The length you need to cut is waist measurement plus 6" (5" will cinch up with shirring and the extra 1" allows 1/2" seam allowance for the short ends).
For example, my daughter has a 19" waist, so I cut a 25" long strip of fabric.
Easy peasy!
First, I simply roll hem the long edges to start.
Next, you need to fold over the short raw edges and stitch them down.
Then, you shirr! I have an easy tutorial for shirring here:
Finally, when you are finished shirring, attach 2 KAM snaps to each short end of your belt!
To dress up the sash, and give it a boutique look, I added a rosette to the belt.
You can find my free tutorial on how to make one here:
To get the most use out of this darling creation, I also added a KAM snap to the back of the rosette and to the front of the sash. Now, I can use the sash without a rosette, or even add a pretty heart for Valentines Day!
Instead of sewing the rosette onto a headband, I stitched it onto a small fabric square. The square is small enough to be hidden behind the rosette and it is 2 layers of fabric for durability. Be sure to add the snap BEFORE you stitch on your rosette!
You can purchase these great pliers and snaps here:

Of course, I HAD to whip up a coordinating boutique headband to match! 

Hopefully, pictures with Santa will get smiles this year!
Thanks for stopping by and have a beautiful day!

Wednesday, November 20, 2013

What does the Fox say?! ... DIY: Shirred Headband & Fabric Flowers!

I usually don't jump on the bandwagon...but THIS fabric was too cute to pass up! I happened to get my hands onto some of this adorable Harvest Fox fabric from Joann's autumn inspirations line. I was so excited! Living in Alaska, I knew I needed to make this into a romper for baby V. She loves it too!   
I used the Create Kid's Couture pattern Autumn's Peasant Sleeve Romper to make it!
This pattern is really great. It is easy to follow, easy to cut out and creates such an adorable boutique style outfit!
You can get the pdf here:
If you are a paper pattern type of gal, you can order this same paper pattern here:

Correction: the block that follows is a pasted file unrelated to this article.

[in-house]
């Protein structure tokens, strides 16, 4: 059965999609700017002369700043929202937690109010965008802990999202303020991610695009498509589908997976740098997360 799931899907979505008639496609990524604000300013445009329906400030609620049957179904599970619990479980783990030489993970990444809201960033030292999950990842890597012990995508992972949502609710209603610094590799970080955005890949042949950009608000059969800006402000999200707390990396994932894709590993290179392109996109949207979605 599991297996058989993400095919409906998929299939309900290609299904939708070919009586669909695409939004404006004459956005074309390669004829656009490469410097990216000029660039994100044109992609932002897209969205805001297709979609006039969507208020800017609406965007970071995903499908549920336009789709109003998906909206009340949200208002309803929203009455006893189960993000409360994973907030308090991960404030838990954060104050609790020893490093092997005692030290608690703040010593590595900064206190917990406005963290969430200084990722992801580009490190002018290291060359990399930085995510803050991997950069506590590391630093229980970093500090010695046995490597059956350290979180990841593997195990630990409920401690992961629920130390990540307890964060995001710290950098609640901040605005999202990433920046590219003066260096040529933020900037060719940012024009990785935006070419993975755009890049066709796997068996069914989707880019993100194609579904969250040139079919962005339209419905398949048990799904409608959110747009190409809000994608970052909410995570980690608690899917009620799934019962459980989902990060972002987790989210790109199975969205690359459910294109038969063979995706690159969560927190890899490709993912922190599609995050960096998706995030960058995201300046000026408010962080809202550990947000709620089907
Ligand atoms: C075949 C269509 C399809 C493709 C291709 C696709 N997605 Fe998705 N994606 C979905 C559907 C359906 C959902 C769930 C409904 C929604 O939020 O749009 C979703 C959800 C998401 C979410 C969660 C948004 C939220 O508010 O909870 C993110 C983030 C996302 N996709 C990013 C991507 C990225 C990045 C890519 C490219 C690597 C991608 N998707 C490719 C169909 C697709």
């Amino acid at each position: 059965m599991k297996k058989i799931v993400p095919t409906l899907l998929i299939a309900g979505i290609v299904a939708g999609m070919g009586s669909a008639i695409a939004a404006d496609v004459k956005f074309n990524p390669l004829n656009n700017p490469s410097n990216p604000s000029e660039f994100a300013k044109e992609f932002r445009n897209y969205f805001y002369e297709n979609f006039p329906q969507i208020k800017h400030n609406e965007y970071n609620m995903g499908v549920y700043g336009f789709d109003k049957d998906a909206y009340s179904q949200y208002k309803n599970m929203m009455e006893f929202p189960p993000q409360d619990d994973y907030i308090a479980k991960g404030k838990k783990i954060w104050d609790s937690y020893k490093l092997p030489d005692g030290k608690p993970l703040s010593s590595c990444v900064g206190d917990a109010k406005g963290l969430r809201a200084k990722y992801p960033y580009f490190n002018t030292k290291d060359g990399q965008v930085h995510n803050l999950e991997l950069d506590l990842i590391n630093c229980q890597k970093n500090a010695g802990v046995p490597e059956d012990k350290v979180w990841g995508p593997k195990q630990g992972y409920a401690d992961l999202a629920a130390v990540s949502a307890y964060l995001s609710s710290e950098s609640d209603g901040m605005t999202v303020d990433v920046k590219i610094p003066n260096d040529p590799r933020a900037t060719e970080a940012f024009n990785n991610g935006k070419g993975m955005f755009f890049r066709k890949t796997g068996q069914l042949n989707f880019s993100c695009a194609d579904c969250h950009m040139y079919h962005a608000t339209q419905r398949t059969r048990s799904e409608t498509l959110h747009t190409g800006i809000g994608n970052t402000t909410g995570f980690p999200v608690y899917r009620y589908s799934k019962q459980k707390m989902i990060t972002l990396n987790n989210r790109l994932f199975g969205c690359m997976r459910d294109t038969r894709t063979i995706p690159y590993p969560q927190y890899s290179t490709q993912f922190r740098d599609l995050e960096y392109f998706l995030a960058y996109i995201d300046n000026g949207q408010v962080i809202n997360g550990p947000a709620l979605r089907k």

So, as I was making this, I decided that V needed a cute rosette headband to match.
I used many of the boutique finishes that are showcased in the Create Kid's Couture patterns such as shirring and rolled hems!
Their tutorials are easy to use, and have great instructions, photos and diagrams.
Now, I just know you want to make one too... so let's get started!
You will need:
  • One button for the center of your Rosette Flower
  • One strip of fabric for the headband measuring 2" x 30" ( I used the fox print).
  • One strip of fabric for the rolled edge rosette measuring 2" x 15" ( I used the fox print).
  • One square of fabric ( I used the cream polka dot print).
  • Thread to coordinate.
  • 1 bobbin of elastic thread for shirring.
  • Needle for hand sewing on the flower.
  • Cutting ruler & Rotary cutter OR Scissors
  • Iron
  • Optional: Fray Check & Pinking Shears
Cut out your strips of fabric.
Cut out the square of fabric and set it aside for later.
Set up your serger for a rolled hem. TEST your settings first on a scrap piece until you like the finish.
If you want to record your settings for future use, save a scrap, and tape it to the free pdf print out in my other post here...
I have a Brother 1034d and here are the settings that I used...
You may need to adjust the settings on your machine due to variations in thread and fabric type.